Musculoskeletal Network Features Nutraceuticals for Osteoarthritis

August 24, 2012

2 Min Read
Musculoskeletal Network Features Nutraceuticals for Osteoarthritis

NORWALK, Conn.Musculoskeletal Network, an online resource for unique and efficient techniques on the management of musculoskeletal disorders, now features an update on nutraceuticals and other non-pharmacological interventions for knee osteoarthritis. This is the second article in a three-part osteoarthritis series on the network, which is run by UBM Medica US.

The authors of the latest installmentVijay B. Vad, MD, Hospital for Special Surgery and Weill Cornell Medical College, and Stanley H. Dysart, MD, Pinnacle Orthopaedics & Sports Medicine Specialistsexpressed the difficulty in providing effective intervention to avoid long-term disability, but offered several nutraceutical interventions, based on science, including:

  • Glucosamine/chondroitin sulfate, which can decrease joint-space narrowing and other radiographic markers of disease progression, according to meta-analyses.

  • Omega-3 polyunsaturated fatty acidseicosapentaenoic acid and docosahexaenoic acid, when added to glucosamine sulfate, showed benefit when a criterion of pain reduction of 80 percent or greater was used.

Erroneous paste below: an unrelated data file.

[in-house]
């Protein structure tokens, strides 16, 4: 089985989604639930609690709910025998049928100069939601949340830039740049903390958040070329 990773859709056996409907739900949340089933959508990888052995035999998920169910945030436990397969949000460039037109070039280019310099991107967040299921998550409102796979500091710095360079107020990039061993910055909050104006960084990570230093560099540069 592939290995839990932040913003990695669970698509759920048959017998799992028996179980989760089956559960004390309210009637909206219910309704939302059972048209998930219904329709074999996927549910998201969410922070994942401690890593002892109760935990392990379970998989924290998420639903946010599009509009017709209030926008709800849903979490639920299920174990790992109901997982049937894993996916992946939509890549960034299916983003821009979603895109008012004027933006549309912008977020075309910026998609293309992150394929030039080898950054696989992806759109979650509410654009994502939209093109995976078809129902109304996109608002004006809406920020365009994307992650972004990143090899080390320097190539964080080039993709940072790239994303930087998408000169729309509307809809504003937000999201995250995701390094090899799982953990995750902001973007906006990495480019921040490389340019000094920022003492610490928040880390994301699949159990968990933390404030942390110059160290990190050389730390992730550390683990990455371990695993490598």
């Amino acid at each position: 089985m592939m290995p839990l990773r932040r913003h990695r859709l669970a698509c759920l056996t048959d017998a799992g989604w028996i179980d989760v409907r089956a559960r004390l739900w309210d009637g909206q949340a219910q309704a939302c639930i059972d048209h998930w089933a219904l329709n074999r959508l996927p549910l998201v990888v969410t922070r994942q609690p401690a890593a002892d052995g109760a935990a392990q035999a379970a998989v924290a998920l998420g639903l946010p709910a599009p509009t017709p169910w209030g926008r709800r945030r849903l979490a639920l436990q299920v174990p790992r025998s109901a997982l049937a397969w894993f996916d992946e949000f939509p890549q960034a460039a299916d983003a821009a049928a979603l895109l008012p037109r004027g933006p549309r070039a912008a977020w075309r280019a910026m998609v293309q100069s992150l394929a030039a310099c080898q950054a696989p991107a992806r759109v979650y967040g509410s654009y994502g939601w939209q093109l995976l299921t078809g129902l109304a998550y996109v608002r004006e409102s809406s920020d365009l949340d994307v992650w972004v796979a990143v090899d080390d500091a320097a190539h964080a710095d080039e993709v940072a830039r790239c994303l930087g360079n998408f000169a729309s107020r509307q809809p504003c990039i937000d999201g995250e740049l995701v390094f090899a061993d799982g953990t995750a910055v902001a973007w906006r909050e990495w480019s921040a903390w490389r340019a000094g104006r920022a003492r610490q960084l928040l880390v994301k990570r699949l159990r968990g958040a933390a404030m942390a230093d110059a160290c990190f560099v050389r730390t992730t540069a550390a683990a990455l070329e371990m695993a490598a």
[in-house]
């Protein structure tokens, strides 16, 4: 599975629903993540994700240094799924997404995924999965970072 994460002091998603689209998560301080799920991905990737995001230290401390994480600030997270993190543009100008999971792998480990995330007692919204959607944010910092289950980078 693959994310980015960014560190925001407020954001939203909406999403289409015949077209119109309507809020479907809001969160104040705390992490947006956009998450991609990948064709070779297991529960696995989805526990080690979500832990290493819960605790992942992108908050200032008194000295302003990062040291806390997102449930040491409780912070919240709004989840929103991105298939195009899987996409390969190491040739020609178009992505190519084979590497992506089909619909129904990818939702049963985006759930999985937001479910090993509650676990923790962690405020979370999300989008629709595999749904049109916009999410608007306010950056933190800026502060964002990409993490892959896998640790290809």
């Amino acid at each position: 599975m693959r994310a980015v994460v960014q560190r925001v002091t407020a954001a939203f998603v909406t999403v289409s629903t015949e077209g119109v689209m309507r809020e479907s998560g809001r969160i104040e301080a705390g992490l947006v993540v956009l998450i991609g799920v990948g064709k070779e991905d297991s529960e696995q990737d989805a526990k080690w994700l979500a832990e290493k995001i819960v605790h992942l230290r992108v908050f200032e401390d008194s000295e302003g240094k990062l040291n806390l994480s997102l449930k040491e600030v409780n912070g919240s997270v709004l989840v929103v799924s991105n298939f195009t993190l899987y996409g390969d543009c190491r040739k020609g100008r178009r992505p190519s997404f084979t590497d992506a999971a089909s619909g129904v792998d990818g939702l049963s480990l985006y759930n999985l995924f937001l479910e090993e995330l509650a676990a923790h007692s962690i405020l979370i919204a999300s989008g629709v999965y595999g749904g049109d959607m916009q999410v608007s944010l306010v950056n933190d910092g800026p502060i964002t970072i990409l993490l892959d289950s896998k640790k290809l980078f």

• A proprietary complex of curcumin with soy phosphatidylcholine has shown efficacy.

"In our experience, despite the conflicting data, glucosamine and chondroitin have played a significant role in the management of patients with knee OA," the authors wrote, noting these nutraceuticals have minimal adverse effects and can provide substantial benefit in some patients. "In our experience, adding 2000 mg/d of omega-3 fatty acids to other treatments provides added pain relief and reductions in joint stiffness. It also may slow blood clotting; therefore, patients should consult their primary care physician before adding omega-3 fatty acids to their treatment regimens."

The authors also looked at acupuncture, though it found no significant benefit whem compared to a sham procedure. The article can be found here (free registration is required); part one of this series offered a rationale for early treatment, while third article will provide an overview of systemic pharmacotherapy.

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